Posted via email from Steve Prud'Homme Prepress Blog Collage

Prepress : Deluxe Holiday Lights

http://indesignsecrets.com/deluxe-holiday-lights.php

from InDesignSecrets 

It's time to celebrate the season by lighting up a document with InDesign CS5.

 

Posted via email from Steve Prud'Homme Prepress Blog Collage

dimanche 19 décembre 2010

DIY : How to Back Up Your Tumblr [Downloads]

How to Back Up Your Tumblr

How to Back Up Your TumblrIf you're a Tumblr user, you probably noticed the massive outage it endured this weekend, and you're probably having one of those "what if I'd lost everything" moments. Here's how to back up your Tumblr to save yourself from such distress.

We don't talk about Tumblr a ton around here, but the sheer mass of this week's outage probably left a lot of people thinking—not only about their Tumblr, but other blogs and social networks in the process. Sometimes things go down, and while often it's only for a short while and your data isn't lost, it's important to be prepared for the worst.

To that end, there's the Mac app Tumblr Backup, or the older, web-based Backup Jammy. Both keep all of your Tumblr data saved in easily viewable HTML format on your hard drive.

Tumblr Backup (an app officially from Tumblr) is a simple and self-explanatory app: just log in, tell it where you want to save your backup, and let it go to work. Note that it doesn't back up privabe tumbelogs, submissions, notes, feed-imported posts, or audio files from reblogged posts.

Tumblr Backup is a free download for Mac OS X. You can also backup tumblelogs with the web-based Backup Jammy, and it's equally easy to use.

If you're not a Tumblr user but you've still been scared into a backup frenzy after this weekend's events, you'll definitely want to check out previously mentioned Backupify for backing up your other services.

Send an email to Whitson Gordon, the author of this post, at whitson@lifehacker.com.

track');

Your version of Internet Explorer is not supported. Please upgrade to the most recent version in order to view comments.

Loading comments ... -/|\\\\\" /></div>  	</div>    	<div class=

In order to view comments on lifehacker.com you need to enable JavaScript.
If you are using Firefox and NoScript addon, please mark lifehacker.com as trusted.

Cool thing... all the things that i put on that website...

Posted via email from Steve Prud'Homme DIY Blog

DIY: PDFpen Lets You Sign and Fill Out PDFs Print-Free [Downloads]

PDFpen Lets You Sign and Fill Out PDFs Print-Free

PDFpen Lets You Sign and Fill Out PDFs Print-FreePDFpen Lets You Sign and Fill Out PDFs Print-FreeMac: PDFpen is a smart and simple application that helps you fill out and sign PDFs without printing anything, perfect for times you have to fill out a little paperwork. No more print, sign, scan, then email.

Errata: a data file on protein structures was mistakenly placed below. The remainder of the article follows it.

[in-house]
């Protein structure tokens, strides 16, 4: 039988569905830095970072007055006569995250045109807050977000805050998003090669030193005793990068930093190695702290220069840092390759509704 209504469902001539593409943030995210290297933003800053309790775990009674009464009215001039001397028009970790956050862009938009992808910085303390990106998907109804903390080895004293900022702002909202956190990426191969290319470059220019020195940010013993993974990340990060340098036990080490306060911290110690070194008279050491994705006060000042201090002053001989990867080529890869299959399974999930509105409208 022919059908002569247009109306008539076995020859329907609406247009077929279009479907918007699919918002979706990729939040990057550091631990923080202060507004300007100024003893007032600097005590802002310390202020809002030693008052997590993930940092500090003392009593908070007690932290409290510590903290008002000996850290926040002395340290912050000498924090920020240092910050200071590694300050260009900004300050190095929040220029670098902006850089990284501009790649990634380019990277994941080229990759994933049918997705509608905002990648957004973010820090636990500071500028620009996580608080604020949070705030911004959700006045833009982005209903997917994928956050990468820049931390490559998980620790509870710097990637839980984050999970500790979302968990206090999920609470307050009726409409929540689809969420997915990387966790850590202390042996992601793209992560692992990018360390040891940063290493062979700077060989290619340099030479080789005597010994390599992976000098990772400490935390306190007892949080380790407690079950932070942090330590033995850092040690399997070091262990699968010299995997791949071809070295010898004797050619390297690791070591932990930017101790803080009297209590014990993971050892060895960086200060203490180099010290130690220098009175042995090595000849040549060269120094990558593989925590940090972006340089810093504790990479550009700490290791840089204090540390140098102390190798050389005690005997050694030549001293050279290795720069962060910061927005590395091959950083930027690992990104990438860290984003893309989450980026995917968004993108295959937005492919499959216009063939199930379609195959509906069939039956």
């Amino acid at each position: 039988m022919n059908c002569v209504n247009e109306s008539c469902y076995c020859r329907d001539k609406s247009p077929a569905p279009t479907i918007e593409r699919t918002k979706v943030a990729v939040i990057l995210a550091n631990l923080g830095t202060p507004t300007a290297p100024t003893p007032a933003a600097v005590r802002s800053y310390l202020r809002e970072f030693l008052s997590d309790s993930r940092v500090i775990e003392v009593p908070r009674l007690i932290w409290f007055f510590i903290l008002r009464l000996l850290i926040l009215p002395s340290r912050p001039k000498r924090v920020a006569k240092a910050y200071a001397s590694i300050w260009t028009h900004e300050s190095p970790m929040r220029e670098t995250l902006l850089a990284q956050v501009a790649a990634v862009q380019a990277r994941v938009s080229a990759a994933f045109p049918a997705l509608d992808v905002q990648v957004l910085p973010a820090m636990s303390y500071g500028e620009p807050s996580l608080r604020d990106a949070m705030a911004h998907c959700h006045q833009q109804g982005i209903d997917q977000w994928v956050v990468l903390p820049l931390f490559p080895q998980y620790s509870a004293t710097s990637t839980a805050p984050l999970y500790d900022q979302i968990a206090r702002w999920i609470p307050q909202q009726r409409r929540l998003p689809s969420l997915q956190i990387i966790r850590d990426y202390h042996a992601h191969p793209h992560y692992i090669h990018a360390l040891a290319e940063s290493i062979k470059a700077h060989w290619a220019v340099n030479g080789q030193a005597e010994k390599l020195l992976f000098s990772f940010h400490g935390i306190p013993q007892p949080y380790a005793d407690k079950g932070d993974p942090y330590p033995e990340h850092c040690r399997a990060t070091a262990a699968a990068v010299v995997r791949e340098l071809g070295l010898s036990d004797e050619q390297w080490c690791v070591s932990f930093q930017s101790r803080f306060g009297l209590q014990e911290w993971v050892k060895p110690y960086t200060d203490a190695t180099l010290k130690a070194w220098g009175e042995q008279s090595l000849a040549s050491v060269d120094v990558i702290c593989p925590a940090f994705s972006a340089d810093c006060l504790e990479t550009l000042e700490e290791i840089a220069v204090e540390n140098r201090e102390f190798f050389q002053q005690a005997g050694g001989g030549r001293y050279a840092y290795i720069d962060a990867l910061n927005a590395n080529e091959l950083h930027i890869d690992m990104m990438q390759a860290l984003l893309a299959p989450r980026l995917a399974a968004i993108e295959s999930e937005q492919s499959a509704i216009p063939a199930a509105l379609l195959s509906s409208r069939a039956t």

PDFpen (made by the people who developed the incredibly time-saving text substitution app TextExpander) is perfect for anyone who fills out a lot of paperwork, but it's just as handy for those one-off documents. There's not much to getting started with it: Download the app, open it, pick a PDF to fill out, then grab the pen or text tool and get to work.

PDFpen is available as a free demo, but all PDFs saved with the trial will be waterstamped. That's good enough for a lot of paperwork (it's the version I use), but if you need it waterstamp-free, the $60 version removes the waterstamp. Thanks Matt and Jason!

PDFpen [Smile Software]

Send an email to Adam Pash, the author of this post, at tips+adam@lifehacker.com.

track');

Your version of Internet Explorer is not supported. Please upgrade to the most recent version in order to view comments.

Loading comments ... -/|\\\\\" /></div>  	</div>    	<div class=

In order to view comments on lifehacker.com you need to enable JavaScript.
If you are using Firefox and NoScript addon, please mark lifehacker.com as trusted.

Posted via email from Steve Prud'Homme DIY Blog

DIY : Screenshot Tour of Diaspora, the Open-Source Social Network [Screenshot Tour]

Screenshot Tour of Diaspora, the Open-Source Social Network

Screenshot Tour of Diaspora, the Open-Source Social NetworkScreenshot Tour of Diaspora, the Open-Source Social Network

With all the bad press surrounding Facebook this past year, a lot of us are looking for a good alternative. That's the need the new, open-source, user-controled social network Diaspora aims to fill. Here's what it looks like so far.

Note: Diaspora is still a pretty young tool, currently still in alpha—so don't expect the world. Click on any of the images to get a closer look.

Your Profile: Plain and Simple